Diadem Presents Clinical Validation Interim Data Confirming Its AlzoSure® Prognostic Biomarker Test Accurately Predicts Progression to Alzheimer’s Disease
—Longitudinal Data from 482 Patients Validates that AlzoSure® Can Predict Progression to AD Early in the Disease Process with >90% Accuracy—
—AlzoSure Predict Identifies Patients Who Will Progress to Alzheimer’s Up to Six Years in Advance of Other Diagnostic Tests with Simple Blood Draw—
—AlzoSure Predict Demonstrates Superior Performance in Predicting Progression to AD than PET Imaging or CSF Biomarkers—
—Clinical Validation Interim Data Are Being Presented at 21st BioEquity Europe Conference May 18-19, 2021—
The Diadem AlzoSure Predict assay uses a proprietary antibody to measure blood levels of a conformational variant of the p53 protein that has been implicated in the pathogenesis of AD. Previous studies suggest that this p53 variant has utility as a predictive biomarker to identify individuals likely to progress to AD up to six or seven years before symptoms appear.
The interim Clinical Validation analysis is based on longitudinal data from 482 patients from major biobanks in Australia, Europe and the US—the first cohort of the more than 1000 patients globally who will ultimately be included. They include individuals over the age of 50 at different stages of cognitive decline: Cognitive Normal, MCI and Demented (either AD or OD). Patients were followed longitudinally for up to 144 months. The data include comparative results from PET imaging, cognitive test performance and CSF biomarker and other blood biomarker assays. Complete data from the Clinical Validation analysis are being submitted for publication in a peer-reviewed journal.
The data are being presented today at BioEquity Europe by Diadem’s CEO Paul Kinnon. Mr. Kinnon noted, “Last week at the AAIC Satellite Symposium we presented exciting data from our Discovery cohort study showing that our AlzoSure Predict prognostic biomarker test accurately identifies individuals who will progress to Alzheimer’s dementia six or seven years before symptoms appear or are detectable using traditional diagnostic methods.”
Mr. Kinnon continued, “These interim data from our larger Clinical Validation study confirm and extend those results. This is good news for the millions of families worldwide who will confront AD in the coming years, since our simple, accessible blood-based assay will allow for therapeutic interventions early in the disease process, when slowing or stopping disease progression is far more feasible. It will also enable more effective clinical trials of investigative therapies for AD. We look forward to sharing the full results from the Clinical Validation study in the coming months.”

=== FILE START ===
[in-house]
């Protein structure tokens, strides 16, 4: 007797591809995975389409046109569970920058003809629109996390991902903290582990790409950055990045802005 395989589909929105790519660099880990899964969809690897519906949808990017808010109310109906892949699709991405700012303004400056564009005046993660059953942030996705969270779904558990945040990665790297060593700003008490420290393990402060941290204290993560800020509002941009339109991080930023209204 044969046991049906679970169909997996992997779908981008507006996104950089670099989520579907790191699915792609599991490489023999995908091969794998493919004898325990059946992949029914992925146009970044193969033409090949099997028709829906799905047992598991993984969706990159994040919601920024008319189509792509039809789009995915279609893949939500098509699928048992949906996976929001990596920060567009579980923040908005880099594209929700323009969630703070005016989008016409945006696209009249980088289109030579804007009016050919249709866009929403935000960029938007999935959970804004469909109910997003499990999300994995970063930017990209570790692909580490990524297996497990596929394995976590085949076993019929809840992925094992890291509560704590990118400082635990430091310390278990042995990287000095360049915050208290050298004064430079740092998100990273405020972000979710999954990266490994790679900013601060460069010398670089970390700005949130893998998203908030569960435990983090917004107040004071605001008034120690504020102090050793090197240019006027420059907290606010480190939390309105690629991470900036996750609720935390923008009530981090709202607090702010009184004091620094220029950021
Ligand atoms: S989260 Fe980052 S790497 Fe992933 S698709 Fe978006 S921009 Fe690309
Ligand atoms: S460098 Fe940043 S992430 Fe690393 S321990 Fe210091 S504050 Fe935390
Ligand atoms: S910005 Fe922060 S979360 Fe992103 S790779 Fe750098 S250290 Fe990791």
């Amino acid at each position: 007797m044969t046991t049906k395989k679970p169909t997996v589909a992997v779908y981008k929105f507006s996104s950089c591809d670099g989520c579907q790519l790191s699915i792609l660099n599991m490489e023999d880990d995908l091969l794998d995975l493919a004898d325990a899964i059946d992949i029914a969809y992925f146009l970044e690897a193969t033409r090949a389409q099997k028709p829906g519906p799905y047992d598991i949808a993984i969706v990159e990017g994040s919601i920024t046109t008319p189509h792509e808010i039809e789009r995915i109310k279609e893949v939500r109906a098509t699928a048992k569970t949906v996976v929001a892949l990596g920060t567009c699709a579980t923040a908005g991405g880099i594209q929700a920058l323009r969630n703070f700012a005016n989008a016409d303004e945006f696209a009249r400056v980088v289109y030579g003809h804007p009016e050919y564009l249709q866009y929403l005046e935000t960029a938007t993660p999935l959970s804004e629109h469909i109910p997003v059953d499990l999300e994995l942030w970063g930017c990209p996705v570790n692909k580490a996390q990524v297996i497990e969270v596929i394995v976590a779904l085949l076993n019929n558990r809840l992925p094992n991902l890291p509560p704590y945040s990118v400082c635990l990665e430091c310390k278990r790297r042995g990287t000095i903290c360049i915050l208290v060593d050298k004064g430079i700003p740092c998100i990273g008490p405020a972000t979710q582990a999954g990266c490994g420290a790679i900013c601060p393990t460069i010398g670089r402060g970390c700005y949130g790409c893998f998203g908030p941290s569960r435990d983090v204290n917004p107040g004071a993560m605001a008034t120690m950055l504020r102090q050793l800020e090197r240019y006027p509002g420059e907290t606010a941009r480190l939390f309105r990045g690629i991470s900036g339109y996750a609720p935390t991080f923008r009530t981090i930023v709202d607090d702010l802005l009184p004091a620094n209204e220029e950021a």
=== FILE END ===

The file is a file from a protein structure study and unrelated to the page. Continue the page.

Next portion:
Diadem is developing the AlzoSure assay as a simple, non-invasive plasma-based biomarker test to accurately predict the probability that a patient with asymptomatic mild cognitive impairment will progress to Alzheimer’s dementia. The company’s patented technology uses an analytical method that includes a proprietary antibody developed by Diadem designed to bind to the conformational variant U-p53AZ protein and its target sequences. Diadem is currently conducting further validation studies in about 1000 subjects, with additional results expected this year. The company plans to initiate a global launch in collaboration with strategic partners within the next 12 months.
About Alzheimer’s Disease
There are about 50 million people suffering from dementia worldwide. Alzheimer’s disease is the most common form and accounts for 60-70% of cases. At present there are no disease modifying treatments for Alzheimer's, and therapies to treat symptoms are limited. There are about 10 million new cases per year, and the incidence is rising rapidly as the population ages. The current total cost of care is enormous--estimated at $1 trillion in the U.S. annually and expected to double by 2030. Currently, diagnosis of Alzheimer’s disease is slow, inconclusive, invasive and expensive. Development of effective therapies for Alzheimer’s has been hindered by the lack of accurate and cost-effective prognostic and diagnostic methods.
Diadem was founded as a spin-off of the University of Brescia (Italy). The company is developing the first blood-based prognostic test for the early detection of dementia, with a focus on Alzheimer’s disease. The lack of accurate, accessible and affordable diagnostic tools is a major contributor to the absence of effective treatments for this devastating condition. As a result, patients are not diagnosed until late in the illness, when effective treatment is no longer possible. Diadem’s rapid, accurate and cost effective blood-based prognostic test makes it possible for the first time to identify patients early in the disease process, when effective interventions and better outcomes are far more feasible. The utility of the approach has been demonstrated in early clinical studies. Additional retrospective and prospective clinical trials are ongoing and planned to further validate clinical claims and support widespread adoption and use. Diadem’s founding lead investor is Milan-based Panakes Partners, a venture capital firm that finances promising high potential biomedical companies in Europe and Israel. Diadem is preparing for rapid commercialization of its initial Alzheimer’s prognostic via a global launch in collaboration with strategic partners.